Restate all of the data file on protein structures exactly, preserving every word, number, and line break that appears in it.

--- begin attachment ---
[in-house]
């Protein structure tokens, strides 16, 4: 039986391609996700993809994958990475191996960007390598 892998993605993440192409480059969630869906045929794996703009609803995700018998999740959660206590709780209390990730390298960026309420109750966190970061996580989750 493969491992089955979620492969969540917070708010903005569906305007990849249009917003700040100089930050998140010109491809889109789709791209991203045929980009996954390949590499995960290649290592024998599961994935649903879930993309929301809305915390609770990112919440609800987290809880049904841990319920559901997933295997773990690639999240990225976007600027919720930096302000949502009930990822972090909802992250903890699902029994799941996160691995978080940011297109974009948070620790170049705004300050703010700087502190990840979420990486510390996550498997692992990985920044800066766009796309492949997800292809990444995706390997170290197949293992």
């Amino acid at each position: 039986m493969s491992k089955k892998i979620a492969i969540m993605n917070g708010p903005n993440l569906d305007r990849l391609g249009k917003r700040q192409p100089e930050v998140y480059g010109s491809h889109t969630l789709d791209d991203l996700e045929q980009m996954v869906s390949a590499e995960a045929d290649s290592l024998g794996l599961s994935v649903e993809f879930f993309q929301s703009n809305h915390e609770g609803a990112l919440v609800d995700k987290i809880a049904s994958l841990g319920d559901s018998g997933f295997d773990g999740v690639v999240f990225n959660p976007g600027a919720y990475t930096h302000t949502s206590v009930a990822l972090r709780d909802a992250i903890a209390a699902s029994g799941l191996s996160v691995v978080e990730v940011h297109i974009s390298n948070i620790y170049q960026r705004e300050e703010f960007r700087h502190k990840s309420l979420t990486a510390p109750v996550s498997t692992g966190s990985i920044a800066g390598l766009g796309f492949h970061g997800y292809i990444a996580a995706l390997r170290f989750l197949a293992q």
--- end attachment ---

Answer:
[in-house]
């Protein structure tokens, strides 16, 4: 039986391609996700993809994958990475191996960007390598 892998993605993440192409480059969630869906045929794996703009609803995700018998999740959660206590709780209390990730390298960026309420109750966190970061996580989750 493969491992089955979620492969969540917070708010903005569906305007990849249009917003700040100089930050998140010109491809889109789709791209991203045929980009996954390949590499995960290649290592024998599961994935649903879930993309929301809305915390609770990112919440609800987290809880049904841990319920559901997933295997773990690639999240990225976007600027919720930096302000949502009930990822972090909802992250903890699902029994799941996160691995978080940011297109974009948070620790170049705004300050703010700087502190990840979420990486510390996550498997692992990985920044800066766009796309492949997800292809990444995706390997170290197949293992």
């Amino acid at each position: 039986m493969s491992k089955k892998i979620a492969i969540m993605n917070g708010p903005n993440l569906d305007r990849l391609g249009k917003r700040q192409p100089e930050v998140y480059g010109s491809h889109t969630l789709d791209d991203l996700e045929q980009m996954v869906s390949a590499e995960a045929d290649s290592l024998g794996l599961s994935v649903e993809f879930f993309q929301s703009n809305h915390e609770g609803a990112l919440v609800d995700k987290i809880a049904s994958l841990g319920d559901s018998g997933f295997d773990g999740v690639v999240f990225n959660p976007g600027a919720y990475t930096h302000t949502s206590v009930a990822l972090r709780d909802a992250i903890a209390a699902s029994g799941l191996s996160v691995v978080e990730v940011h297109i974009s390298n948070i620790y170049q960026r705004e300050e703010f960007r700087h502190k990840s309420l979420t990486a510390p109750v996550s498997t692992g966190s990985i920044a800066g390598l766009g796309f492949h970061g997800y292809i990444a996580a995706l390997r170290f989750l197949a293992q």